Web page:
In the second book in the series, this crew had discovered a hole in the earth (don't ask). Now Henderson has created a flyin
g boat, The Flying Mermaid, to explore the mysterious hole. So off they go, having amazing adventures every chapter. After being attacked by a maddened whale and surviving a cyclone, they come across a burning ship and managed to rescue fourteen men. Thirteen of the men, alas, are ne'er-do-wells who mutiny and take over the flying boat. Jack and Mark, being clever, pluckish lads, outsmart the mutineers and trick them into jumping overboard (don't ask). Soon they find the hole in the earth and begin their descent. (In the book's illustration, the flying part of the flying boat has a distinctly phallic look; if this was some sort of symbolism, it went way over my ten-yearhold head.) During the descent, they lose consciousness.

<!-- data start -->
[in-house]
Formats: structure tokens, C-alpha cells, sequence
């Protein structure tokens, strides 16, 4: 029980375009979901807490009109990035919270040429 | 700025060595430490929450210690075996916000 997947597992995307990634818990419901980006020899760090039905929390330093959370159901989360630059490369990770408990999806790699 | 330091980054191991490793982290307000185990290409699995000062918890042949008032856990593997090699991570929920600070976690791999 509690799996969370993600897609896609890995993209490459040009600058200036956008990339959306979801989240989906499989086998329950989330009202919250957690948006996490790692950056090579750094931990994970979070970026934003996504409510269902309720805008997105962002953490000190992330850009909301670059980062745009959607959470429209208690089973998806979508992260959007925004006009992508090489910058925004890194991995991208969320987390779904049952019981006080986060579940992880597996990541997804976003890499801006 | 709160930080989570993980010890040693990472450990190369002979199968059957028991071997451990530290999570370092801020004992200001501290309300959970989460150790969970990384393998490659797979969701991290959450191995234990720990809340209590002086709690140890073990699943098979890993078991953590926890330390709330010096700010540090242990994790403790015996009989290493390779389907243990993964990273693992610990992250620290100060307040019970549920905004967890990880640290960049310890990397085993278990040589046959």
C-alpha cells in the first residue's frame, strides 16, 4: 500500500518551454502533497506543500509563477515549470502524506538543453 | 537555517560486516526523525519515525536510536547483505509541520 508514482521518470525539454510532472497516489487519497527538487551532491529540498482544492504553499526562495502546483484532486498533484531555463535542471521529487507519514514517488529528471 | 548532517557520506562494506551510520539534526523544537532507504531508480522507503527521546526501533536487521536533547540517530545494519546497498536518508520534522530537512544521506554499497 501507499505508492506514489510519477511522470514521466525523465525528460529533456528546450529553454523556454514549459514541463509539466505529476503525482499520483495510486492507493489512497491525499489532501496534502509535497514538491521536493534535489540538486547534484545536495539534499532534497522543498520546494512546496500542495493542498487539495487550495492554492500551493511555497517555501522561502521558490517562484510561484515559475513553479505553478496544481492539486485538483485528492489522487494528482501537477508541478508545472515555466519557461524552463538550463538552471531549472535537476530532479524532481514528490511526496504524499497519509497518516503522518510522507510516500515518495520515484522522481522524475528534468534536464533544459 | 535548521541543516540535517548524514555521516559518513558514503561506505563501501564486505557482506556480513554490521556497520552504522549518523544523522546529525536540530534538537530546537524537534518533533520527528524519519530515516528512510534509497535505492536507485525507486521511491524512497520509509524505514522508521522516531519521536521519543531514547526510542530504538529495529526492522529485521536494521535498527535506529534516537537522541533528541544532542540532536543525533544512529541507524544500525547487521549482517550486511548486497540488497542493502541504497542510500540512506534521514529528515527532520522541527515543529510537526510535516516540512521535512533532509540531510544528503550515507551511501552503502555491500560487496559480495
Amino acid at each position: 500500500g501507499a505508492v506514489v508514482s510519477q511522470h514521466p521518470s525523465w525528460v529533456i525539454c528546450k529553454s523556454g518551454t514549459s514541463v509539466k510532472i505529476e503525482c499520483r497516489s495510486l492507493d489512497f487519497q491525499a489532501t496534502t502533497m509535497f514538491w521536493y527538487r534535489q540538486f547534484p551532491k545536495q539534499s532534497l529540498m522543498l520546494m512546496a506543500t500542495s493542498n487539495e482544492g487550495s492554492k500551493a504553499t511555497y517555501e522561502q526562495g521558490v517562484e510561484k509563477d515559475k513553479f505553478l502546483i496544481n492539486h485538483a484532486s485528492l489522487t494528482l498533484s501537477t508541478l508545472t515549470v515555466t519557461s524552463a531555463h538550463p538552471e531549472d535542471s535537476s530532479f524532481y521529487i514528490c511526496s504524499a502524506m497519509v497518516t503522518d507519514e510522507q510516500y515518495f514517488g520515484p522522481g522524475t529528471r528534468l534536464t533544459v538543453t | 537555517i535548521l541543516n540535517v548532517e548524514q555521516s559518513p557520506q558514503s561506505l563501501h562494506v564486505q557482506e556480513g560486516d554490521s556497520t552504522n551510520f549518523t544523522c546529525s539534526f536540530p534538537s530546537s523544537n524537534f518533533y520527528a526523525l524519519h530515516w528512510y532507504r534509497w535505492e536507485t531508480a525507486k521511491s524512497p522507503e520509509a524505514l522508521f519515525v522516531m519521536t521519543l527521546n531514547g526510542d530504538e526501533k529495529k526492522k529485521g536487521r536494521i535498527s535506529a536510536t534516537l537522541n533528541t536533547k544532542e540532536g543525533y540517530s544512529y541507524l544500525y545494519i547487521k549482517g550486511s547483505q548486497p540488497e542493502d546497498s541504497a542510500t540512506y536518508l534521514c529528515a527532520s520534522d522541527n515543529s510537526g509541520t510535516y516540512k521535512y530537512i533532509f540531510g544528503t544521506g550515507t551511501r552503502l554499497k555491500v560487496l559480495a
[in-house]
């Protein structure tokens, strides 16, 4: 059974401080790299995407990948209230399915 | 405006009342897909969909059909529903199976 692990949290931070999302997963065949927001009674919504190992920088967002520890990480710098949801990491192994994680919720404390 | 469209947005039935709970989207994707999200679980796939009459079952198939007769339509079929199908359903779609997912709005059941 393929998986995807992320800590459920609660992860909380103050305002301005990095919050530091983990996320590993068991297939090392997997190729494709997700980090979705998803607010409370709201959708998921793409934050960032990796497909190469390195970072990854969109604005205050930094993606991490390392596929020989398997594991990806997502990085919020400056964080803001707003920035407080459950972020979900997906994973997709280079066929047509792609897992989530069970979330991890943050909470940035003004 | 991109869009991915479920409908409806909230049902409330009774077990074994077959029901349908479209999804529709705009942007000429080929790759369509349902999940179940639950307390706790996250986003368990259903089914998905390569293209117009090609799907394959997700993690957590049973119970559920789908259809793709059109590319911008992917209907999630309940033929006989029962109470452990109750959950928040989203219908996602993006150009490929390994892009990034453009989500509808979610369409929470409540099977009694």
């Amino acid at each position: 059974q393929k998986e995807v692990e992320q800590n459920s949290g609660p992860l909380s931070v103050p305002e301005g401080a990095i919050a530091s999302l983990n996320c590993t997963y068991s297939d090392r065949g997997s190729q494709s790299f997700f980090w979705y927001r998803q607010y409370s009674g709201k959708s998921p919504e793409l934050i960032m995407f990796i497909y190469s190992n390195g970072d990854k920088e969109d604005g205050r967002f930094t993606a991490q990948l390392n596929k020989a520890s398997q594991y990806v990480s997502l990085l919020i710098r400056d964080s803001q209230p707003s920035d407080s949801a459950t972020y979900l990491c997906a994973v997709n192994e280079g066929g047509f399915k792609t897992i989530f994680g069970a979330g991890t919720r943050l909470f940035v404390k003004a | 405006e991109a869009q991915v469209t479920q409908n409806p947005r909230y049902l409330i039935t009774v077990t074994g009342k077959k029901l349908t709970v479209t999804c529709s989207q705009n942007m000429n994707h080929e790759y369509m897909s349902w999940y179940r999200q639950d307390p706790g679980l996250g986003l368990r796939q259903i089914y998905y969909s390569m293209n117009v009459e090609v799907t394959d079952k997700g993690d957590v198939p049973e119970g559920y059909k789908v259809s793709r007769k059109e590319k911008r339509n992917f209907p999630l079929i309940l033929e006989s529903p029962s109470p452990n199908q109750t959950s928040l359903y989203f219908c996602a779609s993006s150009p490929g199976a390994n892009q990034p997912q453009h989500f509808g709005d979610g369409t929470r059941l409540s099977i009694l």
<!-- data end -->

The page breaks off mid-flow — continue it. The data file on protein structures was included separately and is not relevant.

When our heroes awaken, we discover that they have descended five thousand miles and have landed on an world floating inside earth--complete with
sun and seven moons (one central moon and six revolving around it -- don't ask). We also discover that Jack is accident-prone; he immediately gets gobbled by a giant man-eating plant. OK, so they rescue him, and a few chapers later he (I think; I skimmed this part) gets captured by the half-vegetable/half animal snake-tree and gets rescued again. The water in this world runs thick as molasses, and the sky seems to change color often. We meet giant insects, dangerous walking fish and weird animals that seemed cobbled together from every beast the author could think of.